Review: Lost in Space

The sci-fi series about a family stranded on an alien planet is released DVD and Blu-Ray box set

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Forget the disastrous Stephen Hopkins 1998 movie, starring William Hurt, Mimi Rogers and an alien scrotum with suction cups for fingers, THIS is the cheesy 60s TV sci-fi big-budget remake you’ve been waiting for. Possibly.

Originally airing in America between 1965 and 1968, Lost in Space was conceived by producer Irwin Allen (Voyage to the Bottom of the Sea, The Time Tunnel, Land of the Giants) before he leapt to those classic disaster movies of the 1970s such as Towering Inferno. Lost in Space was a loose amalgam of the 1812 novel The Swiss Family Robinson, by Johann David Wyss, and the Gold Key comic book series Space Family Robinson, and centred on the misadventures of the titular clan (and associates) as they attempted to locate and colonise a new planet.

The first 10-episode season of this reimagining is a classy-looking beast with some nifty tricks and twists up its expensive Netflix-financed sleeve. Like the original, the story revolves around the Robinson family, who become marooned on a distant planet along with a number of other characters, chief among them the nefarious Dr Smith and of course the famous, and now massively redesigned (not to my mind successfully) robot. “Danger, Will Robinson.” Indeed!

The show stars Molly Parker, Toby Stephens and Parker Poser as the cast-adrift adults, but it’s the younger Robinsons (played by Mina Sundwall, Taylor Russell and Maxwell Jenkins) who actually navigate the better character arcs and develop, as the season progresses, from precocious child performers to captivating and versatile actors.

The episode mood arc seems to follow the now tried and tested Netflix formula with a cinematic, exciting start (episodes one and two, well directed by occasional Game of Thrones and Westworld helmer Neil Marshall), through intriguing (episodes three and four) and naggingly meh (five and six) to then rally round for a rousing and pulse-pounding crescendo.

The season one Blu-Ray set comes with a smattering of obligatory extras tucked away on disc three. There’s a light dusting of deleted scenes, all eminently forgettable and entirely deserving of being deleted. There’s an enjoyable (though needlessly colourised), previously unaired pilot episode for the original 1960s show that’s a cute and kitschy delight (not available on the DVD boxset). There’s a naff Designing The Robot featurette barely detailing the evolution of the alien warrior, a damp-squib sizzle reel, and two mini-fluff pieces featuring Bill Mumy, the original Will Robinson: one is a reasonably interesting look at the similarities and differences between the old and new show, and the other is a meander around the set of the Jupiter 2. None of which help if you want to learn more about the show, its creators, its influences or its imitators. A documentary about original creator Irwin Allen himself would have been more welcome.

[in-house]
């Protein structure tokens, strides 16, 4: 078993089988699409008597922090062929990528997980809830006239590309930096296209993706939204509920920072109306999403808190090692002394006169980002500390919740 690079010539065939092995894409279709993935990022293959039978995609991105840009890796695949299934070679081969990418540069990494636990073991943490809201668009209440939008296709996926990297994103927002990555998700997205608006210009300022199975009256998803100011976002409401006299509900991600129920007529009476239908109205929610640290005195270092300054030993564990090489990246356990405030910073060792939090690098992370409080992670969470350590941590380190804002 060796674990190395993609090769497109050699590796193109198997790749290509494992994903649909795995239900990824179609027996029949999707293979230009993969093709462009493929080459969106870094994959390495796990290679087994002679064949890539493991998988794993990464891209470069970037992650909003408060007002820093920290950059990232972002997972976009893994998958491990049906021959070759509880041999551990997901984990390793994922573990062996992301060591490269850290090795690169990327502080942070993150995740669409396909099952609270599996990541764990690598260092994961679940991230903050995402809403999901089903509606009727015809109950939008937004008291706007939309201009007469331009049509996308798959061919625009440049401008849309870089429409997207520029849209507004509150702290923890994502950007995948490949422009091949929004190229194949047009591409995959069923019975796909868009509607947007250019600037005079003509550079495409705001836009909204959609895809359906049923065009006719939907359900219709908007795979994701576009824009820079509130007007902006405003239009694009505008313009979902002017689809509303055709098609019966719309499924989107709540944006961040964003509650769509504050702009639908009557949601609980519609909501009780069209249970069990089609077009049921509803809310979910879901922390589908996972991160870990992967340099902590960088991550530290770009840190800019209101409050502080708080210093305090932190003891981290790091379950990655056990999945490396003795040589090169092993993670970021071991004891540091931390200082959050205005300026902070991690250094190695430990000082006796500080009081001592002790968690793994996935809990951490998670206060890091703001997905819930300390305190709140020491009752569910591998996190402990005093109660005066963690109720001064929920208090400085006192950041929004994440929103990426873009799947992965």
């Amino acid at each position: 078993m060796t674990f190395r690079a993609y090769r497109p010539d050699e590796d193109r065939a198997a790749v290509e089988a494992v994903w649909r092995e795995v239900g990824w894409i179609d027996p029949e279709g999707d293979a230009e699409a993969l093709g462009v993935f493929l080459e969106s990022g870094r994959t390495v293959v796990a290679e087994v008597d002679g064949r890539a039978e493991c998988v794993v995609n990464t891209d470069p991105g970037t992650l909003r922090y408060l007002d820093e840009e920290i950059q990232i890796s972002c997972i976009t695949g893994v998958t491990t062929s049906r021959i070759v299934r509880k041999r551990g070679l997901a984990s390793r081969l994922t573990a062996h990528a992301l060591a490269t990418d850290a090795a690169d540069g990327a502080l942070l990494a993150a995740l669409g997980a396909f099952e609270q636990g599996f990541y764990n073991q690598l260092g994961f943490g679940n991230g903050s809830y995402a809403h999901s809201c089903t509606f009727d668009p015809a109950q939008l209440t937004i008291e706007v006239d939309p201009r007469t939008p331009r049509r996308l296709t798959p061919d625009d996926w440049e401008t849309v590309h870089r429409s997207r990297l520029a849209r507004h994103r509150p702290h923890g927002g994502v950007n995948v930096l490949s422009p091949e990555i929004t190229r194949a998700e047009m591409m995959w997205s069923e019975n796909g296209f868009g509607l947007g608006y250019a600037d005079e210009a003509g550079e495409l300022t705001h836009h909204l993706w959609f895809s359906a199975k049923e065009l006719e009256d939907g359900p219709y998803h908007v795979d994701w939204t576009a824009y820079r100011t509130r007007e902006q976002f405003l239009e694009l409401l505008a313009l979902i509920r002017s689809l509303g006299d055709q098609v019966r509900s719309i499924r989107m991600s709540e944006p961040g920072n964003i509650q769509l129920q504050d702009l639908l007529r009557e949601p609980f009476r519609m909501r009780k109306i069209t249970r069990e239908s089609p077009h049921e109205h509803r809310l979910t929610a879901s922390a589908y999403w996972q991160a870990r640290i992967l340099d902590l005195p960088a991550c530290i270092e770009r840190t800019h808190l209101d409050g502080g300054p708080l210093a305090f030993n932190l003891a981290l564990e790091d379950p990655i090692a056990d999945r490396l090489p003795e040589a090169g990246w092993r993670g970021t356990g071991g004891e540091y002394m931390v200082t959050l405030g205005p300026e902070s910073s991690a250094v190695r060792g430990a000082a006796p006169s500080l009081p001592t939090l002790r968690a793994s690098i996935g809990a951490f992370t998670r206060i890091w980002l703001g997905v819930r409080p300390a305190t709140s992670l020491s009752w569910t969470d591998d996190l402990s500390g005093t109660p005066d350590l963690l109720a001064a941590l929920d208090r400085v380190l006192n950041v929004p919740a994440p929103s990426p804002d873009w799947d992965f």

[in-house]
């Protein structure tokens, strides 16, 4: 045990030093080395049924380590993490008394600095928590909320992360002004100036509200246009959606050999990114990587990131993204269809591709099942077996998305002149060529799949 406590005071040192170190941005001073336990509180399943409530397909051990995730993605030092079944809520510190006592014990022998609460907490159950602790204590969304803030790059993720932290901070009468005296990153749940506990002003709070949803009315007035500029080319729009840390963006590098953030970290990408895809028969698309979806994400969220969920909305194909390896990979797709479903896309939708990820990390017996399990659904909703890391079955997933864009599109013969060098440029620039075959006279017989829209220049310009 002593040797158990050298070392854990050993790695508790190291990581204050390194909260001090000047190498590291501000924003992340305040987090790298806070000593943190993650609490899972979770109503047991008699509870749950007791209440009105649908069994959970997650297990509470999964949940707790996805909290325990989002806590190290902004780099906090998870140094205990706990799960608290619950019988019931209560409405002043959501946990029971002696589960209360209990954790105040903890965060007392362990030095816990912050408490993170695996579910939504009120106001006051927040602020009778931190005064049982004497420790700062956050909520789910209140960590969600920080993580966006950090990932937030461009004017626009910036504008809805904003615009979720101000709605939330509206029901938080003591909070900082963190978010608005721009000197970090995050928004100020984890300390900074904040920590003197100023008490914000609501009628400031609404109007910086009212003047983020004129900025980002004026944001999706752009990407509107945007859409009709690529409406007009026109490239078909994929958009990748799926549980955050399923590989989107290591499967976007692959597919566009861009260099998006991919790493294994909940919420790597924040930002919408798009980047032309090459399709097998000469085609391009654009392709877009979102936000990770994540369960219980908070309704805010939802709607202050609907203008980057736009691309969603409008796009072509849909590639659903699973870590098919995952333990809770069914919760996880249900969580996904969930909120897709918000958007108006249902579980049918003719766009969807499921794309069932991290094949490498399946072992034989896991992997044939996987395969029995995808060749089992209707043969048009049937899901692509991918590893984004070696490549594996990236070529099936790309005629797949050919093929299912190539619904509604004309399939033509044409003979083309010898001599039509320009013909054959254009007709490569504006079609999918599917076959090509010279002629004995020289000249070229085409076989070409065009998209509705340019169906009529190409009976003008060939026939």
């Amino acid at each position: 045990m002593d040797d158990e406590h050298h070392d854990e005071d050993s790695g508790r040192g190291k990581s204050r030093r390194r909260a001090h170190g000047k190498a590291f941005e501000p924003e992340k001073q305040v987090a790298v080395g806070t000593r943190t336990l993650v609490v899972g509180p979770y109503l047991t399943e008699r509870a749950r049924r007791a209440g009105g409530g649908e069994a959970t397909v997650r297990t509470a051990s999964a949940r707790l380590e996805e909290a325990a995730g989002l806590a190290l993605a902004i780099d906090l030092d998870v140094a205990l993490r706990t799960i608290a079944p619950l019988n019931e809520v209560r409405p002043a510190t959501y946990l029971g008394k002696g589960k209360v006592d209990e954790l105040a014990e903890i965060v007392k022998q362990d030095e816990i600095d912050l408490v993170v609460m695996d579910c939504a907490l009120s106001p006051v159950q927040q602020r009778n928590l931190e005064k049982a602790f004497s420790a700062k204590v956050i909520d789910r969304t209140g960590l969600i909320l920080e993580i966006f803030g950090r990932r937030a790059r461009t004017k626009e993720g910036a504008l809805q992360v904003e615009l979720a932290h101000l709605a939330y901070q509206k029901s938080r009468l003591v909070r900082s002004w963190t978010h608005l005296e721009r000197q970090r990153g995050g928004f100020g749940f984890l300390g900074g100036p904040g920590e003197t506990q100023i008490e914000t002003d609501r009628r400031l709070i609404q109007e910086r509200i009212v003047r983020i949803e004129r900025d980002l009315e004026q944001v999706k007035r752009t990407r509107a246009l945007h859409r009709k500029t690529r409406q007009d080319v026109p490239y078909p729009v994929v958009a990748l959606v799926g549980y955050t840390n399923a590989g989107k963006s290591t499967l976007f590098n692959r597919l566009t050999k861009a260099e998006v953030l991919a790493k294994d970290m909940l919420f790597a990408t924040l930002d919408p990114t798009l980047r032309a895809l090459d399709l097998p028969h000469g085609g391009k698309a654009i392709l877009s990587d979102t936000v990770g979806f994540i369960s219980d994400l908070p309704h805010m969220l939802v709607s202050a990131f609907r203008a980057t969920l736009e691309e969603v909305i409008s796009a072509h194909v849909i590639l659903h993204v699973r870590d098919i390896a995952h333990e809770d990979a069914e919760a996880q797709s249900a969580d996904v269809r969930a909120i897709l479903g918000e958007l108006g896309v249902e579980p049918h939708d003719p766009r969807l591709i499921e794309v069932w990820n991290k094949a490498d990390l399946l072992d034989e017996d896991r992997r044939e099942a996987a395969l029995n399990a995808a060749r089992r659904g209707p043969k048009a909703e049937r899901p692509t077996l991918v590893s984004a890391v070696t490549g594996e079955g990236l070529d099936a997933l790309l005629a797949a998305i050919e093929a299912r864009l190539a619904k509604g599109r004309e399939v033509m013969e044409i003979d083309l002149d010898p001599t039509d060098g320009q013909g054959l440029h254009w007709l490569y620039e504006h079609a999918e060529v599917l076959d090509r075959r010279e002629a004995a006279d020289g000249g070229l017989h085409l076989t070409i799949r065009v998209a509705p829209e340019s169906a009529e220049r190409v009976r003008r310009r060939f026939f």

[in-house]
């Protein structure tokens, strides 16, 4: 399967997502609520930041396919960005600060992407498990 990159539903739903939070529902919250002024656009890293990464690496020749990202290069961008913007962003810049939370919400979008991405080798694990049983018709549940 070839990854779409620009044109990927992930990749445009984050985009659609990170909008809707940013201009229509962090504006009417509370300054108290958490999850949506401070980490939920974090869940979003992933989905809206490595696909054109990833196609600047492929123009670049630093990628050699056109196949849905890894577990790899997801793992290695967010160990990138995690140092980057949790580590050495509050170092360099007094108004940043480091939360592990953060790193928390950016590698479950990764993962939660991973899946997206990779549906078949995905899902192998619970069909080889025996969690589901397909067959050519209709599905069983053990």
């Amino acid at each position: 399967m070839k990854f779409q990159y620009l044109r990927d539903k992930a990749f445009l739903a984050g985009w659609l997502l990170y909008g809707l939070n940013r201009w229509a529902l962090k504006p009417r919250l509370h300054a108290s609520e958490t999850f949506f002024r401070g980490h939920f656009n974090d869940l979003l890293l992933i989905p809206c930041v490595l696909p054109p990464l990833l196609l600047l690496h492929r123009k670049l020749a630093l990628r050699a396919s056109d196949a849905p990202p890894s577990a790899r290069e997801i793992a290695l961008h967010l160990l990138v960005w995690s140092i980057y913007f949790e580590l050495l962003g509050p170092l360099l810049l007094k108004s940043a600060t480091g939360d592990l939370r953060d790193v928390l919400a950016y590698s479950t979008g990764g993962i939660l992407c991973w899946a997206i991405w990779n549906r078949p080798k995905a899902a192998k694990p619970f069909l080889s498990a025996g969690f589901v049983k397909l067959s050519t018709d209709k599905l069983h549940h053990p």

I actually rather enjoyed this series, despite its mid-season lull and my periodic smirks about its family moralising. It’s a slightly indecisive show, at times juvenile and jaunty, then dark, unsettling and introspective, but maybe that’s all of us sometimes. With season two on the way, this is definitely worth a watch, but the boxset itself is only for those with money to burn and if you’re a sucker for collecting sci-fi adventure TV.

Lost in Space season one is available now on DVD and Blu-ray

Competition – win a Lost in Space boxset

To be in with a chance of winning either the DVD or Blu-Ray boxset of Lost in Space, email your answer to the following question, along with your choice of either DVD or Blu-Ray format and your address, to christian@bigissuenorth.co.uk, no later than 29 July.

 Dr Smith, whose self-interested actions endanger the Robinsons at every turn, was originally played by Jonathan Harris in the 1960s version of the show. But who plays the character now?

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